Three days later, Andrew McCabe, the deputy FBI director mentioned repeatedly by Strzok and Page in their texts, announced his retirement effective March 22, 2018. Then on Jan. 8, 2018, Ohr was demoted a second time, removed as head of the Organized Crime Drug Enforcement Task Force.
Likewise James Rybicki, chief of staff for FBI Director James Comey and his successor Christopher Wray and another alleged member of the “insurance policy” working group, resigned after being forced out on Jan. 23, 2018.
Six days later, following an uproar over McCabe being allowed to wait until his pension took effect to resign, was forced to resign effective immediately.
In addition, David Laufman of the DOJ National Security Division and deputy assistant attorney general in charge of counterintelligence, who “played a leading role in the Clinton email server and Russian hacking investigations,” resigned on Feb. 7, 2018.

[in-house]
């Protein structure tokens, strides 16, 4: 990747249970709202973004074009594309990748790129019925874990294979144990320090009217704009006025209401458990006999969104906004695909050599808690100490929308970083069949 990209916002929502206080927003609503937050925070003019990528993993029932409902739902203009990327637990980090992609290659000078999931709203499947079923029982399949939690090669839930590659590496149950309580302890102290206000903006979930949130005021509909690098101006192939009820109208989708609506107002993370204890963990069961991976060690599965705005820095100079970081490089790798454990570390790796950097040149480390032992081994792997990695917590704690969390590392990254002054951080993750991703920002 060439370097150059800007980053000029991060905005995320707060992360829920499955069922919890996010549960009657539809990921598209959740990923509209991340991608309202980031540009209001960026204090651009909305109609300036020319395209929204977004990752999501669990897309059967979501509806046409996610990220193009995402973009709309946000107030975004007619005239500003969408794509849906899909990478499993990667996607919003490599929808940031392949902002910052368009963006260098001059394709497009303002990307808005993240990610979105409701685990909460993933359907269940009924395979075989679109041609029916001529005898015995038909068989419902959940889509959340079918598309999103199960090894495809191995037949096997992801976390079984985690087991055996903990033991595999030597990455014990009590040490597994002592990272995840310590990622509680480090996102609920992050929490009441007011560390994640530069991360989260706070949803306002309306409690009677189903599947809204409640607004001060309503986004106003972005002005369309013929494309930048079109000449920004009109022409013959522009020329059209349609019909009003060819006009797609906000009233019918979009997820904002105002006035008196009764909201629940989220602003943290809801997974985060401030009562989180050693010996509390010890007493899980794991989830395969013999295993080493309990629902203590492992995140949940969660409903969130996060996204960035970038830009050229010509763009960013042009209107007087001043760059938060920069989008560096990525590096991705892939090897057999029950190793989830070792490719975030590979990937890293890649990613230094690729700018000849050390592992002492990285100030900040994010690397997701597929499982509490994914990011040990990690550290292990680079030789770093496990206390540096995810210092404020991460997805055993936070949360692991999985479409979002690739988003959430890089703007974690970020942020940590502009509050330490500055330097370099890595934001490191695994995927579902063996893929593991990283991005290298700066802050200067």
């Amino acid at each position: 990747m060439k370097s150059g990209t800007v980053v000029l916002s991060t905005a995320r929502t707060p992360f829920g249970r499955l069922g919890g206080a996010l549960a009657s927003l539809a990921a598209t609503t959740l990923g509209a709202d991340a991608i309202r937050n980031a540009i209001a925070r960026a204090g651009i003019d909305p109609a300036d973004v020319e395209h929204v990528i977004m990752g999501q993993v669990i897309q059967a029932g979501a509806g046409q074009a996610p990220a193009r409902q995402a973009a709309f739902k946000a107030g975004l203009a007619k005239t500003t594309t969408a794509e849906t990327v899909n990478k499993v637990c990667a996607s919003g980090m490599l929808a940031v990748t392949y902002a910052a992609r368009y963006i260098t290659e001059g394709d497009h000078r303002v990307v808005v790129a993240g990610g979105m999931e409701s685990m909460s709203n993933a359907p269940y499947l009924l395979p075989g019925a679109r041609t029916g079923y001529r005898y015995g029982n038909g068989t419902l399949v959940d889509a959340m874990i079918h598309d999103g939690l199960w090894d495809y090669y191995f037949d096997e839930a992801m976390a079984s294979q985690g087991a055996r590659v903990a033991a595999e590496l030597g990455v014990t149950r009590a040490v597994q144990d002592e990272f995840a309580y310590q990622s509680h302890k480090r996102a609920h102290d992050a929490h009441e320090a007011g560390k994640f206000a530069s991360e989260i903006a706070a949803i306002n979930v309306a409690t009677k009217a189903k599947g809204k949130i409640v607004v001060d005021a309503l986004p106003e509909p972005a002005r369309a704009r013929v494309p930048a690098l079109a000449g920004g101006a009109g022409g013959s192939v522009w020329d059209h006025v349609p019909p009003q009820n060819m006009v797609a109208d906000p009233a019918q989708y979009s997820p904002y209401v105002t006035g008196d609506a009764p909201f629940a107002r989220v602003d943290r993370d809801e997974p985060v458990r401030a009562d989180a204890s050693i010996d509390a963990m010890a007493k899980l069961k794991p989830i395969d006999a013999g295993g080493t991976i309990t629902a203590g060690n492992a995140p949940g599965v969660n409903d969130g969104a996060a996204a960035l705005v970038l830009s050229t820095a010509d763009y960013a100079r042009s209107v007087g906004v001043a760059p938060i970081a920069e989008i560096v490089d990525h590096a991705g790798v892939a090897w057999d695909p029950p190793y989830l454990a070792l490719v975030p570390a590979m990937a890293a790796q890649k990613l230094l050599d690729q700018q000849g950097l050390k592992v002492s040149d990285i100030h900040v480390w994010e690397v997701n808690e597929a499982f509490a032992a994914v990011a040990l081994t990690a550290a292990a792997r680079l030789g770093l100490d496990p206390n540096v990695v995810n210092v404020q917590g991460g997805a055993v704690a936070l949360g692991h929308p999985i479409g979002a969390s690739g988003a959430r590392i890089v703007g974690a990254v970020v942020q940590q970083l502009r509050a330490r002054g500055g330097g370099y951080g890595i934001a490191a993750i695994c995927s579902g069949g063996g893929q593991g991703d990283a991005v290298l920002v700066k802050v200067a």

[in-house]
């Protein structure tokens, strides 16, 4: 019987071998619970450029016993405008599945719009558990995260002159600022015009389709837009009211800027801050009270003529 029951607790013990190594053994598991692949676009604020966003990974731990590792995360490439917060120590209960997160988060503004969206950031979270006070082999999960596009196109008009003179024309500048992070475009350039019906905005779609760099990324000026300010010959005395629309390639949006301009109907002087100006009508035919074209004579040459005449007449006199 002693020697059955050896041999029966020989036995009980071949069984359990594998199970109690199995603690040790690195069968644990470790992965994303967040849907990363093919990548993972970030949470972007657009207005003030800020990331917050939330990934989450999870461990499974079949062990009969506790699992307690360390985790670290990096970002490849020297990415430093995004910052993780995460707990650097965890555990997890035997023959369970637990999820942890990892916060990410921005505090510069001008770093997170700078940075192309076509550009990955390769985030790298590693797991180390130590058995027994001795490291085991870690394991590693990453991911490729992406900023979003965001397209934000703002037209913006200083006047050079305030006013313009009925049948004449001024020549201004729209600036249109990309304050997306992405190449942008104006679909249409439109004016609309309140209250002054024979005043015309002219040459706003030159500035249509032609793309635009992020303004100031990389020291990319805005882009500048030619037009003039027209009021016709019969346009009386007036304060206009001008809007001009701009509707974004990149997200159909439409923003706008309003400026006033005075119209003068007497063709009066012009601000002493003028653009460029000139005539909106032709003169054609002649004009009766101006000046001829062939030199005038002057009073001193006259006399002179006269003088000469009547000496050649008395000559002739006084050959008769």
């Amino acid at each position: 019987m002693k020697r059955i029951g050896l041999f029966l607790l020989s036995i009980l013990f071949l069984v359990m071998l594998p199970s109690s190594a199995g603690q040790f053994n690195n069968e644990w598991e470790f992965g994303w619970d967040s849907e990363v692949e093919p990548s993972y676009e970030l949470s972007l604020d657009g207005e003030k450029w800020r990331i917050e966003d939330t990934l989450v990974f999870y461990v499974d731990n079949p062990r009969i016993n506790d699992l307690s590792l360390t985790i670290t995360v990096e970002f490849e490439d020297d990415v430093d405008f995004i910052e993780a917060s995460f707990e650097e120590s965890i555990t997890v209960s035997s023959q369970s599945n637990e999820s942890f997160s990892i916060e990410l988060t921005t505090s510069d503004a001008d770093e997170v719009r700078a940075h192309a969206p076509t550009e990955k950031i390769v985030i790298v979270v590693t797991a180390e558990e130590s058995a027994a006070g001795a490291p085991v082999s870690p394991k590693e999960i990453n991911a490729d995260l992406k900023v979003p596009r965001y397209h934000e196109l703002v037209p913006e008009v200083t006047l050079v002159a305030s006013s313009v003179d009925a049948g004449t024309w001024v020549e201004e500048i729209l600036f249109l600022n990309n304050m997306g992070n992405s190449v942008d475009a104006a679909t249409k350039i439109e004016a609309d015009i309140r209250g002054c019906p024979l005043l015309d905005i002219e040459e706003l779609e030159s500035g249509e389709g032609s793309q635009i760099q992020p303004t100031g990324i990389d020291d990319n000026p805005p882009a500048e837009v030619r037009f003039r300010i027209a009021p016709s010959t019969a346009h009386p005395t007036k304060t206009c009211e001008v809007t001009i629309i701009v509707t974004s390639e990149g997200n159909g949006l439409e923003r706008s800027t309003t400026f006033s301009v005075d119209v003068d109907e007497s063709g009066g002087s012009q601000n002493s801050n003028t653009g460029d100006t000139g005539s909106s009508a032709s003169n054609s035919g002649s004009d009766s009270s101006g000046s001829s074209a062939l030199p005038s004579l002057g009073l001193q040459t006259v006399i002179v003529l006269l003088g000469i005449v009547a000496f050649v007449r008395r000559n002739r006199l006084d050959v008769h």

Two days later, Rachel Brand, the associate attorney general and No. 3 three official behind Deputy Attorney General Rosenstein who “played a critical role in Congress’ re-authorization” of section 702 of the Foreign Intelligence Surveillance Act, also resigned.
In all, at least a dozen senior DOJ and FBI officials have resigned, been demoted, or been fired in connection with the Clinton exoneration and Trump investigation.
Understandably, the American people want to know why.
Christopher C. Hull holds a doctorate in government from Georgetown University. He is president of Issue Management, Inc., distinguished senior fellow at the Gatestone Institute, senior fellow at Americans for Intelligence Reform, and author of “Grassroots Rules” (Stanford, 2007).
Views expressed in this article are the opinions of the author and do not necessarily reflect the views of The Epoch Times.